post #2137 of 3116
Quote:
Originally Posted by zilch0md View Post
 

 

I've soldered some battery leads with my new soldering station, but the chicken is alive and well!  Any day now...  

There you go! I'd say if you got a half hour to spare, dig out some old piece of electronic junk lying around the house, dumpster, or GoodWill store and hack it apart with your iron. You'll be a pro in no time, and it cost you nothing but your time.

 

Watch this 3-part series on soldering to cut down on the learning curve drastically too :)

http://www.youtube.com/watch?v=J5Sb21qbpEQ

 

Cheers,

Brunk

post #2138 of 3116
Hi guys,
I am new here, and have some question for good understanding of speaker amps.
Is speaker amplifier basically a voltage source?
For example, 150 watt amp will generate 4.3 amps across 8 ohms of speaker, and generates 35 volts over speaker terminals.
This means that regardless of the load, 150 watt amp will produce 35 volts if it has small enough intenal impedance?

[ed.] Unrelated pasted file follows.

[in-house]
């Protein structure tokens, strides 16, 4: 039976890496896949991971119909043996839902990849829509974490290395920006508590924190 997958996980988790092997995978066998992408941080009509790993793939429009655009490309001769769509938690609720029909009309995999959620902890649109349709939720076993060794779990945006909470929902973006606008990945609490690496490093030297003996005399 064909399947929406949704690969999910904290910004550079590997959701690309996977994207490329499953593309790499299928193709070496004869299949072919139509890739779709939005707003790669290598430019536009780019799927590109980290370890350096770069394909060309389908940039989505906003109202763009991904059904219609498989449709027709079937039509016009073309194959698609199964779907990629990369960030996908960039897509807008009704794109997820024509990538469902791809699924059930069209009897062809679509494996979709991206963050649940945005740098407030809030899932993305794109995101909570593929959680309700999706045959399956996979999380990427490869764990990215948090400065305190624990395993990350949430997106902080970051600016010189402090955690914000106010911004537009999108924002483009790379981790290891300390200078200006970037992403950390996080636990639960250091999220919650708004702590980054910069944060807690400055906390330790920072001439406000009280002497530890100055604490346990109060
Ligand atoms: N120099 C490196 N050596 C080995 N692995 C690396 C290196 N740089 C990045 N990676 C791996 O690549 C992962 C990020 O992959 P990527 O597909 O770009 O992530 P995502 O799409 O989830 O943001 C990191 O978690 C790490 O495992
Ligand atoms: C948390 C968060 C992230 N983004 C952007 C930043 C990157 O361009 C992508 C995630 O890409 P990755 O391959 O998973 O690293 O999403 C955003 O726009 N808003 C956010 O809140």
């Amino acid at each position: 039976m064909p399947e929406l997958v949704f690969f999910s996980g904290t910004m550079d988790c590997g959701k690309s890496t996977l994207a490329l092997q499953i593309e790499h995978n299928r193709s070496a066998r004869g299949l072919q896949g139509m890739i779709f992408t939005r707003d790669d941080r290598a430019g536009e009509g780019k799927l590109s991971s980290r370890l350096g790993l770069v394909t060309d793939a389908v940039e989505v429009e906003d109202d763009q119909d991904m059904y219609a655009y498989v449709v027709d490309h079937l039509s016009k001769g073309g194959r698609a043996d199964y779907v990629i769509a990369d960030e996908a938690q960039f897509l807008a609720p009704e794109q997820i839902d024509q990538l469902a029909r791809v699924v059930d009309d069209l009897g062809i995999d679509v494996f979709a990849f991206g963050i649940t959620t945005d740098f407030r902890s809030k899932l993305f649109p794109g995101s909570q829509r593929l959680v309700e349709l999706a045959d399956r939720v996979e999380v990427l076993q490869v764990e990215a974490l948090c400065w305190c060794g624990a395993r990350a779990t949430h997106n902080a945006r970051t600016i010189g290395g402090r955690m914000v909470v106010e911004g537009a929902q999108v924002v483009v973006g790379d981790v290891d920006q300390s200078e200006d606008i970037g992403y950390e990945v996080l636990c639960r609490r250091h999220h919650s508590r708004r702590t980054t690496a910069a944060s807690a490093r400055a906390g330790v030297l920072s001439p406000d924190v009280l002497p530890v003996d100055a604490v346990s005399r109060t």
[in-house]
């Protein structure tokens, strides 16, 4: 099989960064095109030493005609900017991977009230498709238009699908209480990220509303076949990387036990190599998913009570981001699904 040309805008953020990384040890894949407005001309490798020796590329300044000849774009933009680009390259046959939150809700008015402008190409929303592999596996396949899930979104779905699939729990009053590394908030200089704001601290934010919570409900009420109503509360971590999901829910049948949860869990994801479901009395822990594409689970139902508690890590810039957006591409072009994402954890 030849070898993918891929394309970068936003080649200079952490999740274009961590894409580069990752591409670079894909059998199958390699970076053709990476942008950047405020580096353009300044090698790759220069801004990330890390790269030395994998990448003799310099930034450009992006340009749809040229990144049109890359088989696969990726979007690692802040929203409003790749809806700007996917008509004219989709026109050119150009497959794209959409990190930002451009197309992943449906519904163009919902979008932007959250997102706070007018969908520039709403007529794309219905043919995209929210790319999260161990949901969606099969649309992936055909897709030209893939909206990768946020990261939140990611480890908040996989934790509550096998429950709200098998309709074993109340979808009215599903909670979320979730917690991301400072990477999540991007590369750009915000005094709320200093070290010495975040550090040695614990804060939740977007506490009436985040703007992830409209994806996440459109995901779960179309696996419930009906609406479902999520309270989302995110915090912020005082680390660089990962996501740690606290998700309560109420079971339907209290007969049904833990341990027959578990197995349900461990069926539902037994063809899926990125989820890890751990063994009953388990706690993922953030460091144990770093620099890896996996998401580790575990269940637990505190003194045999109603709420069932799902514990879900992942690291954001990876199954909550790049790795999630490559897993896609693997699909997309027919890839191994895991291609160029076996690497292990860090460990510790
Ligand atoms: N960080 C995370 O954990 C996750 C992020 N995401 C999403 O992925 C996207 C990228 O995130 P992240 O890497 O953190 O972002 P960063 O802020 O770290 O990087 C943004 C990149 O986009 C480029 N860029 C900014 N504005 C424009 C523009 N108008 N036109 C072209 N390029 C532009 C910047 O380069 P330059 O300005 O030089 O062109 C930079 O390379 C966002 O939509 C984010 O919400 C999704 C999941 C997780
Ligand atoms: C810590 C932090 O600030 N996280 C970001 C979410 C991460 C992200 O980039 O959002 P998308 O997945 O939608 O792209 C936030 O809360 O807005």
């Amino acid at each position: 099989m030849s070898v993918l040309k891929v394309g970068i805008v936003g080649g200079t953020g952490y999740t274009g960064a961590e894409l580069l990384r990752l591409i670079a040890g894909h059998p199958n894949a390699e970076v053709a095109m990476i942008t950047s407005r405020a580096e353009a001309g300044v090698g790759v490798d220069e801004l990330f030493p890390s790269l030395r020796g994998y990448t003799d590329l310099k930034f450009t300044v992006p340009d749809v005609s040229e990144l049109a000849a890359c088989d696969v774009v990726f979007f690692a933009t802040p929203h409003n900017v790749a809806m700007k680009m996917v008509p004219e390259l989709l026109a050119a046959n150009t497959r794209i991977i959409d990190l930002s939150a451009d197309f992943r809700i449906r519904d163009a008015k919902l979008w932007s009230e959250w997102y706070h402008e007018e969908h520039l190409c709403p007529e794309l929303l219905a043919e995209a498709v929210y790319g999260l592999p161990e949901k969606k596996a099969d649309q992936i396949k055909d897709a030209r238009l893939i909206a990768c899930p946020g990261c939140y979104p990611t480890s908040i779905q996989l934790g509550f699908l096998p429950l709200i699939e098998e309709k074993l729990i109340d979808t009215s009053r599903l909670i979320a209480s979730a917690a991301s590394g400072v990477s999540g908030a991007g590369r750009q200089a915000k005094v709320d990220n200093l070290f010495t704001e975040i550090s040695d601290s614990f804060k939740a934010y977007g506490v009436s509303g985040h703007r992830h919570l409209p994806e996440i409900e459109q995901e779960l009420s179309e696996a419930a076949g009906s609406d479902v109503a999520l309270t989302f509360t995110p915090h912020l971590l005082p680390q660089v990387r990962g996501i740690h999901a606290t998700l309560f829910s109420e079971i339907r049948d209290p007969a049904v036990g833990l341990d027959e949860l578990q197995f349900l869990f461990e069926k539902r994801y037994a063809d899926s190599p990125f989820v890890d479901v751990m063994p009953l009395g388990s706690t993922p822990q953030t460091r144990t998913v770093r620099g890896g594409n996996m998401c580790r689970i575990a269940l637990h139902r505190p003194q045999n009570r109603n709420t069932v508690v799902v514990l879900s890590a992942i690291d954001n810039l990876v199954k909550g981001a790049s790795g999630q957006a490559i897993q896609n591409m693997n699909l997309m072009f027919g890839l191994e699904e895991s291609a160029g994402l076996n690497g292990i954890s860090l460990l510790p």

Then headphone like He-6 cannot be danaged whenever it endures 35 volts?
thanks
post #2139 of 3116
Quote:
Originally Posted by Joong View Post

Hi guys,
I am new here, and have some question for good understanding of speaker amps.
Is speaker amplifier basically a voltage source?
For example, 150 watt amp will generate 4.3 amps across 8 ohms of speaker, and generates 35 volts over speaker terminals.
This means that regardless of the load, 150 watt amp will produce 35 volts if it has small enough intenal impedance?
Then headphone like He-6 cannot be danaged whenever it endures 35 volts?
thanks

At full volume a 150 watt per channel amp probably will damage even the power hungry HE-6. As long as you don't turn up the volume too much even a big speaker amp will work with headphones.

post #2140 of 3116
Maybe 50 watt 20 ohm resister will protect He-6?
thank you for the reply.
post #2141 of 3116
20 watts is fine . And I have ten wTts they get a little hot but don't burn out . You can take two ten watt resisters in parallel. To achieve 20 watts. Double the resistance you want .
post #2142 of 3116
Quote:
Originally Posted by Joong View Post

Hi guys,
I am new here, and have some question for good understanding of speaker amps.
Is speaker amplifier basically a voltage source?